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TDMA vs SCPC for Satellite Backhaul – The Decision is Simple


By Vince Onuigbo

Wireless Access Market Drivers /Trends

Wireless access has completely changed the way we live, work, and play. Everywhere you look, people are using their mobile devices to talk, text, watch videos, and adopt new applications that seem to appear on a daily basis. As the number of people and machines to be wirelessly connected — both in urban and remote areas — grows into several billions, mobile operators struggle to provide the best user experience to their customers. Optimum service attributes for mobile operators include coverage anywhere, anytime, HD voice quality, and data throughput to support any application. In rural and remote locations, mobile operators are embracing satellite as the most cost-effective backhaul solution to provide 3G and LTE services.

Over the years, mobile operators have used Single Channel per Carrier (SCPC) or Time Division Multiplexing (TDM)/Time Division Multiple Access (TDMA) technologies to backhaul sites in remote and rural locations. This article discusses why TDMA-based solutions are becoming the preferred approach by mobile operators for sites backhauled via satellite, particularly as Radio Access Network (RAN) implementations are shifting to 3G where traffic is dominated by Internet data, which is both asymmetric and bursty.

Mobile Operator Growth and
Competitive Pressures 

In developing markets such as Asia, Africa, and Latin America, mobile operators are facing challenges on different fronts, including low average revenue per subscriber (ARPU) and highly dispersed populations that must be connected. These operators must also make a profit for their shareholders while growing their businesses, by adding new subscribers and/or by cost-effectively providing the best value and user experience to subscribers.

The use of satellite in rural and remote locations makes it possible to deploy cost effective infrastructure with low operating costs. One of the key features of satellite is its ability to provide broad coverage. Whether with the traditional Fixed Satellite Service (FSS) or High Throughput Satellite (HTS), the transponder or beam covers hundreds of miles. With the ability to very rapidly deploy satellite broadband infrastructure in hard-to-reach areas, satellite is the clear choice for interconnecting cellular base stations in rural and hard-to-reach areas.

Figure 1 - SCPC vs TDMA Bandwidth Utilization Profile

Figure 1 – SCPC vs TDMA Bandwidth Utilization Profile

Search for an Optimum Solution for Satellite Backhaul

To deliver an optimum solution based on the lowest cost and best value, mobile operators are revisiting every aspect of their network delivery. Although SCPC technology was typically deployed in the past for backhaul to remote and hard-to-serve areas, recent developments in TDMA technology demonstrate how TDMA systems offer the lowest overall cost of ownership for most networks that require satellite backhaul.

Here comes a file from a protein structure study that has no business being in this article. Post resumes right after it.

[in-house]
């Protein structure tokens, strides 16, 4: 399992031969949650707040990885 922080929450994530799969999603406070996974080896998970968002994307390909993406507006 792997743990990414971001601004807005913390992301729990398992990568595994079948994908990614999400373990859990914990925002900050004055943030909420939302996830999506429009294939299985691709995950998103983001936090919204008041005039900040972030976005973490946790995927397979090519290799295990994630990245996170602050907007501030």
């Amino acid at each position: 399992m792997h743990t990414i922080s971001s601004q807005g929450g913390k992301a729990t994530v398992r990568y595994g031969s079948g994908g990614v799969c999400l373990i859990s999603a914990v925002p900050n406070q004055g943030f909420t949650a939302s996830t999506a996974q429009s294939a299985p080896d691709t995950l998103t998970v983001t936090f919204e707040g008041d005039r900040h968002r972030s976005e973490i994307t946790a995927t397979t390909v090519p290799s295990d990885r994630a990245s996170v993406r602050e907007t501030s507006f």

For these sites, perhaps the most significant cost is that of recurring space segment. By efficient and dynamic sharing of space segment, TDMA systems make optimum use of this scarce resource. Other key factors are latency and jitter. Latency is the time period that information travels from one point to another in a network, measured either one-way or round-trip time (RTT). Lower latency increases the efficiency and performance of the network by achieving a higher data throughput and delivering better real-time voice and video applications. Jitter is the variation in latency, which can be due to congestion or loading on the network; lower jitter increases the throughput and quality of data transmitted through the network.

SCPC solutions, on the other hand, use dedicated frequencies, particularly for return channel traffic, and are particularly well suited to constant load traffic such as that found in 2G and 2.5G implementations. TDM/TDMA systems employ a statistical multiplexing scheme to share information among multiple remotes on the outroute with the same spectrum pool, and use a demand-assigned, multi-frequency TDMA approach to allow remotes to transmit information to the core network. Figure 1 illustrates the spectrum utilization efficiency of TDMA vs SCPC; the same amount of spectrum that connects one site in an SCPC deployment is easily shared among multiple TDMA sites on as-needed basis.

Instantaneous dynamic traffic capacity variability is not possible with SCPC technology as the link is dedicated to an individual remote site. Consequently, as the traffic load within an SCPC link varies, the unused satellite spectrum is wasted.